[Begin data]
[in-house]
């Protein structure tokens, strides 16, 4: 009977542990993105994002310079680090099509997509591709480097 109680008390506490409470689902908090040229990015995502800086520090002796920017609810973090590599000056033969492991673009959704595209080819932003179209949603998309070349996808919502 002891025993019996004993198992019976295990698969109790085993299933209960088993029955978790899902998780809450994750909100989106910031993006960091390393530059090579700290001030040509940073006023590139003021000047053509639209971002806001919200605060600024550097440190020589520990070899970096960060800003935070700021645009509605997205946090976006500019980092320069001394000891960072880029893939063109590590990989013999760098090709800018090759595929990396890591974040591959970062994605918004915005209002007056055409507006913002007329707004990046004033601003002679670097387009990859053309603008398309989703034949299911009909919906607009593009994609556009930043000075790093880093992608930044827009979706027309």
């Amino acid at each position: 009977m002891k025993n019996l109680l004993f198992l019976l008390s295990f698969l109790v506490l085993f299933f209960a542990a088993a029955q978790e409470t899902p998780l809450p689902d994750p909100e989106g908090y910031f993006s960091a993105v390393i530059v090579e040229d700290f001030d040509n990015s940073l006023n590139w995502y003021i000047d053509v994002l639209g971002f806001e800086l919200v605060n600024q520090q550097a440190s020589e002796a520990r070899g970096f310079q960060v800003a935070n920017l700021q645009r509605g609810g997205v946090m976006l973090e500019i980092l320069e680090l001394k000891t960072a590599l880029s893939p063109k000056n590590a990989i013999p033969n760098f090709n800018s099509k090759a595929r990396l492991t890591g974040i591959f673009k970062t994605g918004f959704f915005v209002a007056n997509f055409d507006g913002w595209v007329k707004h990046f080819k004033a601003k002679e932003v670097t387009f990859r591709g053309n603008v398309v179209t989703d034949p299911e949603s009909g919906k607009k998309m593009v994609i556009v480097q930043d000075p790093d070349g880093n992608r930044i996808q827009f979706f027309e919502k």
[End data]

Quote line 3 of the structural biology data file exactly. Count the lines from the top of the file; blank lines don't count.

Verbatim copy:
């Amino acid at each position: 009977m002891k025993n019996l109680l004993f198992l019976l008390s295990f698969l109790v506490l085993f299933f209960a542990a088993a029955q978790e409470t899902p998780l809450p689902d994750p909100e989106g908090y910031f993006s960091a993105v390393i530059v090579e040229d700290f001030d040509n990015s940073l006023n590139w995502y003021i000047d053509v994002l639209g971002f806001e800086l919200v605060n600024q520090q550097a440190s020589e002796a520990r070899g970096f310079q960060v800003a935070n920017l700021q645009r509605g609810g997205v946090m976006l973090e500019i980092l320069e680090l001394k000891t960072a590599l880029s893939p063109k000056n590590a990989i013999p033969n760098f090709n800018s099509k090759a595929r990396l492991t890591g974040i591959f673009k970062t994605g918004f959704f915005v209002a007056n997509f055409d507006g913002w595209v007329k707004h990046f080819k004033a601003k002679e932003v670097t387009f990859r591709g053309n603008v398309v179209t989703d034949p299911e949603s009909g919906k607009k998309m593009v994609i556009v480097q930043d000075p790093d070349g880093n992608r930044i996808q827009f979706f027309e919502k």